Despite injuries, the Kansas City Chiefs have an opportunity to upset the Green Bay Packers and prove themselves to the rest of the NFL.
For the first time this season, the Kansas City Chiefs are the underdogs and it only took injuries to Patrick Mahomes, Frank Clark, Eric Fisher, and Chris Jones along with a matchup against the one of the best teams in the NFC. Even then, ESPN still predicts good things for the Chiefs, and most analysts still do not feel comfortable favoring the Green Bay Packers by much.
This game is winnable for the Chiefs, despite what the overwhelming negativity of the Kingdom suggests. Alex Okafor, Bashaud Breeland, and Rashad Fenton are proving to be more impressive every week. Juan Thornhill and Mecole Hardman are improving as rookies. Tyrann Mathieu is a defensive playmaker, and Tyreek Hill and Travis Kelce are still the best at their respective positions.
But with the absence of many key players on both sides of the ball, it is going to take more then just skillful players to pull this victory out. It is going to take a masterfully designed game plan with genius play calling on both sides of the ball. Thankfully for the Chiefs, Andy Reid is one of the best in the business and is going up against a first year head coach in Matt LeFleur.
By looking at the numbers and seeing what Green Bay does well and, more importantly, what Green Bay does poorly, not only does a Chiefs’ victory seem possible, its seems likely. With a game plan built around these strengths and weaknesses, Big Red could solidify himself as a true mastermind of the game of football.
But what does that game plan need to look like? What glaring weaknesses do the Packers have that the Chiefs can capitalize on, and how can K.C. utilize its own strengths to neutralize the strengths of Green Bay?
The Strengths of the Green Bay Packers
A lot can and should be said about some of the Green Bay Packers wins this season. The refs were the only reason they beat the Lions., Kirk Cousins‘ inability to put up any sort of clutch performance is the only reason they beat Minnesota. A six touchdown performance against the 31st pass defense in the league in Oakland sounds better than it is.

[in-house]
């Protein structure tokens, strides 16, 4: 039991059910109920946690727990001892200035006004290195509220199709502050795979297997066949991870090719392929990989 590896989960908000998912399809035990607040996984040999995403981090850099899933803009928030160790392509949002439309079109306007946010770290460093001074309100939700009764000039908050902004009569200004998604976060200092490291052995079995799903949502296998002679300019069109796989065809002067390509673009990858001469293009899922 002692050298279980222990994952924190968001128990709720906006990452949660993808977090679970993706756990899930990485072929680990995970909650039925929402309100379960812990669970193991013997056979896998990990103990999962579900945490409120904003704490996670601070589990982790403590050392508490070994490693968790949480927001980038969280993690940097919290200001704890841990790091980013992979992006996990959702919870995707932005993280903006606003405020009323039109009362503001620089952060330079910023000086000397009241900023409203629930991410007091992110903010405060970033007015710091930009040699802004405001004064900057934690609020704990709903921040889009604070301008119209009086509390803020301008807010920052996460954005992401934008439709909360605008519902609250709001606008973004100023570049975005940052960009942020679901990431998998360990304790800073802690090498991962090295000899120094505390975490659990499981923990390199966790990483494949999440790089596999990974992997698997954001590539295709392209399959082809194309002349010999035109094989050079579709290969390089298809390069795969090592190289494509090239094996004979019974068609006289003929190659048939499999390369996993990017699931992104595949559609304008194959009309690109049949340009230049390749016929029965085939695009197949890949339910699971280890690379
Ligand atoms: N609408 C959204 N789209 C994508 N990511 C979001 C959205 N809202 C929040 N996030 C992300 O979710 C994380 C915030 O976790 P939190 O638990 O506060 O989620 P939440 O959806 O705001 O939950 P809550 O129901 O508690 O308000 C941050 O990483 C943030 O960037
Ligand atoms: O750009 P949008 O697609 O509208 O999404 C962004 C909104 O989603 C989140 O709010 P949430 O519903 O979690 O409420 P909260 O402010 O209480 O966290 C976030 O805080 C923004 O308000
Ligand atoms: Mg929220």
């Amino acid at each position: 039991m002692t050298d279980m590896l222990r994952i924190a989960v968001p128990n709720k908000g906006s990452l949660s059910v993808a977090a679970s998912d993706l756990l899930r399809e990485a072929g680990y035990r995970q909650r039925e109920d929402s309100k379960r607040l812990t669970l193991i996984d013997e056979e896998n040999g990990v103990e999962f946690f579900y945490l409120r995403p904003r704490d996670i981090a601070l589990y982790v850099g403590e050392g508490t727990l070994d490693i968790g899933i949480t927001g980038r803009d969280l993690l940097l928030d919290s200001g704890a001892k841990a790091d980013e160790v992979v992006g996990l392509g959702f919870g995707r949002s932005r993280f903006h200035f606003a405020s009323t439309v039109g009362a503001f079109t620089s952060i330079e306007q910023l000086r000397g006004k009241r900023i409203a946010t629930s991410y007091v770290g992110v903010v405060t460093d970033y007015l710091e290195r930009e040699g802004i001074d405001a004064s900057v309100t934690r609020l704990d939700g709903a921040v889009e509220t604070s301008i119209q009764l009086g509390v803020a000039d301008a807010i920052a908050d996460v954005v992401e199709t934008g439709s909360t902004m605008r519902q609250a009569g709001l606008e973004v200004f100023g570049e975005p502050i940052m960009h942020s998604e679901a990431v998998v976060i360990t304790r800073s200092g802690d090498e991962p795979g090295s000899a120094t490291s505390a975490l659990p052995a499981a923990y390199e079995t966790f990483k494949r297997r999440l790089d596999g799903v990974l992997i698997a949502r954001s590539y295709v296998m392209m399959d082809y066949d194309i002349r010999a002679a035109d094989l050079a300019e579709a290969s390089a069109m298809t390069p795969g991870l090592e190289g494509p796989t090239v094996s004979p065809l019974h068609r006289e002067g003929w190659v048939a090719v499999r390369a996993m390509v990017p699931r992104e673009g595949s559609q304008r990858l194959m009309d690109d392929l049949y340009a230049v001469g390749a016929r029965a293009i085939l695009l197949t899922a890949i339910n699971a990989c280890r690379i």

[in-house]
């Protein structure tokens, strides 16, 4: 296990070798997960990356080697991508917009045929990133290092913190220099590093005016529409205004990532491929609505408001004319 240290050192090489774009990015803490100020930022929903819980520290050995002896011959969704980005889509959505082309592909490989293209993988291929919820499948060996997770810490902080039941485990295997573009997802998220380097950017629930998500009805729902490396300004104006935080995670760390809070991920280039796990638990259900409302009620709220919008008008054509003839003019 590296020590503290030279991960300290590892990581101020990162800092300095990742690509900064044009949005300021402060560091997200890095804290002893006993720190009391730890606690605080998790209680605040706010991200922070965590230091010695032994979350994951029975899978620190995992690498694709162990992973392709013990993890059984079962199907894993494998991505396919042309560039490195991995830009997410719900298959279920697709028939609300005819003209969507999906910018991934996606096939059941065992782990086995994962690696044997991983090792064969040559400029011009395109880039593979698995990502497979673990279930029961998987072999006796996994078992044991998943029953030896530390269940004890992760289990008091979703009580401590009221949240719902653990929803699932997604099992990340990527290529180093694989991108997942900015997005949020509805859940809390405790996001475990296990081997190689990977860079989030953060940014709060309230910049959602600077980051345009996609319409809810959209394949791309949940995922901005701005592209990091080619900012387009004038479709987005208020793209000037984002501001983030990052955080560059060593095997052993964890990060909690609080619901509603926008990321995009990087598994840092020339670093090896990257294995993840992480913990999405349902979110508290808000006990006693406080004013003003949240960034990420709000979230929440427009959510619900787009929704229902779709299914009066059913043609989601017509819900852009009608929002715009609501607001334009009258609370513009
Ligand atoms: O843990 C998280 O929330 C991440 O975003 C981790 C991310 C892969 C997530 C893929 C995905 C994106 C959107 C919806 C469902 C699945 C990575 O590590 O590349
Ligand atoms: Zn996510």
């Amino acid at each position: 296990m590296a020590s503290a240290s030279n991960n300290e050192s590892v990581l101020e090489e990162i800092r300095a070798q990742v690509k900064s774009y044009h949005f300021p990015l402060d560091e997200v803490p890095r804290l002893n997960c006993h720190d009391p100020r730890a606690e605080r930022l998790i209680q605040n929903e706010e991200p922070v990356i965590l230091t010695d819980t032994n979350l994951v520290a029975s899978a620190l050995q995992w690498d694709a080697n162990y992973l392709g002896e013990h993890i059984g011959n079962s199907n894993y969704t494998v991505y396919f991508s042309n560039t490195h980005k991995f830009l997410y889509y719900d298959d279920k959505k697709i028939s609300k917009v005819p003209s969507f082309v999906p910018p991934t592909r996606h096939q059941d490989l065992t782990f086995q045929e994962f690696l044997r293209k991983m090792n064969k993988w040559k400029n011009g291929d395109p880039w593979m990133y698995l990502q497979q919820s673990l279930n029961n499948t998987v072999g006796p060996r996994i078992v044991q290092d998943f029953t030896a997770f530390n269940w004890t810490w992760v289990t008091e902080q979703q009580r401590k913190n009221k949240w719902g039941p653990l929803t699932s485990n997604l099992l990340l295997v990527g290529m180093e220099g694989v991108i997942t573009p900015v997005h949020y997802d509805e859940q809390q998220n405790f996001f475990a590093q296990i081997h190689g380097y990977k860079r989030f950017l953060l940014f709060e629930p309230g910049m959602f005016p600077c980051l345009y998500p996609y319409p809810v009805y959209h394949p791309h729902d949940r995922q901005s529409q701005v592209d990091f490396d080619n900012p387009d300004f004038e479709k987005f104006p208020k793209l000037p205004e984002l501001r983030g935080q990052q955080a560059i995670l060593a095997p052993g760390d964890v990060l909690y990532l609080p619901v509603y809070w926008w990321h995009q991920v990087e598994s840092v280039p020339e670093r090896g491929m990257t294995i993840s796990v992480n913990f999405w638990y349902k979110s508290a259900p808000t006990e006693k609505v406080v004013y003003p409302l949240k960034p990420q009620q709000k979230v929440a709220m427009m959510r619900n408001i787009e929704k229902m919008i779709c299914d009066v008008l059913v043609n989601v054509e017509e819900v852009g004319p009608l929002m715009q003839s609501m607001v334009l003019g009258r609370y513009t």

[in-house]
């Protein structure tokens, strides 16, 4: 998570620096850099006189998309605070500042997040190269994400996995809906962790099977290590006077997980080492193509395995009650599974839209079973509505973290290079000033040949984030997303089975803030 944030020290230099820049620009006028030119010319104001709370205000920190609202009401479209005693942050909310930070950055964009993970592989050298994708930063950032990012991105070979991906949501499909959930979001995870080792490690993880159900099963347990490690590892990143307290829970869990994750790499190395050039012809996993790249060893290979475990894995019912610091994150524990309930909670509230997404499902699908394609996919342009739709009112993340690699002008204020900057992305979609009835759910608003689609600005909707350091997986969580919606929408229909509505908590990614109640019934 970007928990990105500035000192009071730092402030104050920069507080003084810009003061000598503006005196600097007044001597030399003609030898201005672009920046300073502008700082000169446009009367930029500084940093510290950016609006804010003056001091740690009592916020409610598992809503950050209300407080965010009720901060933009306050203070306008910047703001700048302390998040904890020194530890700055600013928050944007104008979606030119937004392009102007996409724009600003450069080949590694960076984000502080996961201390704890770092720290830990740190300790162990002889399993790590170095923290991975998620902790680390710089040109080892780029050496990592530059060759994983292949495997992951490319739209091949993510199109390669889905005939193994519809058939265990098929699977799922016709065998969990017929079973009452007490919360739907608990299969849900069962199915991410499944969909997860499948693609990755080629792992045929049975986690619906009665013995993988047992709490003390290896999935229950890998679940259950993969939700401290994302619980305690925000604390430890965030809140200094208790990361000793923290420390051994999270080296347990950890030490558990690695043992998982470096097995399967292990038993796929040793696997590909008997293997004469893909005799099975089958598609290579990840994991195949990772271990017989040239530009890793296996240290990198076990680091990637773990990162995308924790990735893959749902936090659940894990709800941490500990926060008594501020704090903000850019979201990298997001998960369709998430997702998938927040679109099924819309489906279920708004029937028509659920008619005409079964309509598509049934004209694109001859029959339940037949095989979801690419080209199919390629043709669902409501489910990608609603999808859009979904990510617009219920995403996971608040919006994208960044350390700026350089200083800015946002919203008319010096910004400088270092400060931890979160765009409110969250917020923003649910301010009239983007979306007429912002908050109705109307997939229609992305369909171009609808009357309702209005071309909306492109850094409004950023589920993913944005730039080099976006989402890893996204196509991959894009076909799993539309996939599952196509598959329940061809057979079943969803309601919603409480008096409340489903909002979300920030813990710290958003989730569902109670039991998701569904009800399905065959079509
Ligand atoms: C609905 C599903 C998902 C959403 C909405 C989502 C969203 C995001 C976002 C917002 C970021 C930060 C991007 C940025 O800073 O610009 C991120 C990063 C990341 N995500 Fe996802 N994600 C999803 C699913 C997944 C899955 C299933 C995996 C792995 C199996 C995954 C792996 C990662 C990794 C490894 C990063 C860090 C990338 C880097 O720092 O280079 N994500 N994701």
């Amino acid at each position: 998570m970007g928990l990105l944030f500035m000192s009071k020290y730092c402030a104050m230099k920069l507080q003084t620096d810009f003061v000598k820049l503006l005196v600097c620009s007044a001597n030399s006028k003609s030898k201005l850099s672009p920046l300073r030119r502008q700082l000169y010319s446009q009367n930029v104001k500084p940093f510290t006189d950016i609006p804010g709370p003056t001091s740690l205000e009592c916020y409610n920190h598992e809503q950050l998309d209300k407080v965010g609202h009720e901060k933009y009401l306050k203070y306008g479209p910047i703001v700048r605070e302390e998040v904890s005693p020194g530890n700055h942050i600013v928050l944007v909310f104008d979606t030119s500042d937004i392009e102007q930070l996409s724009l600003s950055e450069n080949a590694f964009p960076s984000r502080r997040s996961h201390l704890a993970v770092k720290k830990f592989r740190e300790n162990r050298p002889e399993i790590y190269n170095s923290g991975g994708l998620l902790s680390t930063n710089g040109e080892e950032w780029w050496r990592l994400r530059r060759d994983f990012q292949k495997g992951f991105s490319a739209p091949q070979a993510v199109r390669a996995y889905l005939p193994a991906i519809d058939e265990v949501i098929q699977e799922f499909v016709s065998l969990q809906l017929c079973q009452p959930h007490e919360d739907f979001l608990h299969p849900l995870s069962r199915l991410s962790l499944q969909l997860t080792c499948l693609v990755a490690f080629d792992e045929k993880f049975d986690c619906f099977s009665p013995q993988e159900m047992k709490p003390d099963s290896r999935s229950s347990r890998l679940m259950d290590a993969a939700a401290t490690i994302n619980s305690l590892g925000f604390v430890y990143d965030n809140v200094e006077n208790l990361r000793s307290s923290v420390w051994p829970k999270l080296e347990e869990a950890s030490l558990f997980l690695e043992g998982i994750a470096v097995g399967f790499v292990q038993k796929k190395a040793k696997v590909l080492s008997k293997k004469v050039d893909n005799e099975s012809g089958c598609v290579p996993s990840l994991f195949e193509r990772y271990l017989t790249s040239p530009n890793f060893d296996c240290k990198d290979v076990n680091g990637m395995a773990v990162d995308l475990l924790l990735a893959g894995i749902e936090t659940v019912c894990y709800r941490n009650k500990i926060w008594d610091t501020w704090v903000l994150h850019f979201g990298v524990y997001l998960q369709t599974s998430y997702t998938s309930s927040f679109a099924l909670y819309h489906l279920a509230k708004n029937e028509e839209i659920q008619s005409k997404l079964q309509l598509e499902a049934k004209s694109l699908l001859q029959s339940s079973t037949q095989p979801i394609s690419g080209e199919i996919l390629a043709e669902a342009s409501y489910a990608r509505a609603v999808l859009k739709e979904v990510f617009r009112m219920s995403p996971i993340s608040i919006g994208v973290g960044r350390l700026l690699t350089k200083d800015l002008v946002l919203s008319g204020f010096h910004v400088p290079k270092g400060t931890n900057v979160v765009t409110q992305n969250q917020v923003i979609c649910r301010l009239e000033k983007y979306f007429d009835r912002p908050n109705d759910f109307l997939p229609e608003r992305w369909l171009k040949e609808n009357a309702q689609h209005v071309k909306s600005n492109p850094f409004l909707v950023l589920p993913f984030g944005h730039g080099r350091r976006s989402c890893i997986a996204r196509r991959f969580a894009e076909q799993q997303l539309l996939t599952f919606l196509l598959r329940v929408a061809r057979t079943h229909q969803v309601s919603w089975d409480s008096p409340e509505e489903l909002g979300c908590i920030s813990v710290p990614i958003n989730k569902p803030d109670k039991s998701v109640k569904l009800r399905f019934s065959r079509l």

Despite the talk, Green Bay is 6-1 and Aaron Rodgers is off to a hot start: 14 TDs (13 through the air and 1 on the ground), 2,019 yards (1,919 net after sack yardage is removed), and a 64.8% completion rate. All while having his number one receiver for only 4 games thus far this season. Rodgers is spreading the ball around effectively (14 different receivers this season, 8 players over 100 yards), and only giving the ball to the defense twice.
But the story of Green Bay’s success has revolved around the players on the other side of the ball, as the defense has been stout in stopping plenty of teams thus far. They’re giving up an average of only 19.9 points per game and forcing 13 turnovers (8 interceptions and 5 fumble recoveries). That is without mentioning Jaire Alexander and Kevin King, the standout cornerbacks who have both found themselves in the top ten NFL players for pass breakups.
However, their success only becomes possible through the play of the true stars of the defense: Preston Smith and Za’Darius Smith. When working close together, QBs are being pushed out of the pocket, pushing Preston to have the 7th highest disruption rate in the NFL, 6th most sacks, and 8th most QB hits, with Za’Darius right behind him at 9th in sacks and 9th in QB hits.
On top of the standout players on the field, the coaches on the sideline have shown up in big ways on the field, keeping the team disciplined and committing the 9th fewest amount of penalties in the NFL. On a team that is defensively based, not committing penalties and making opponents move the ball by their own abilities is important to the overall success of the team.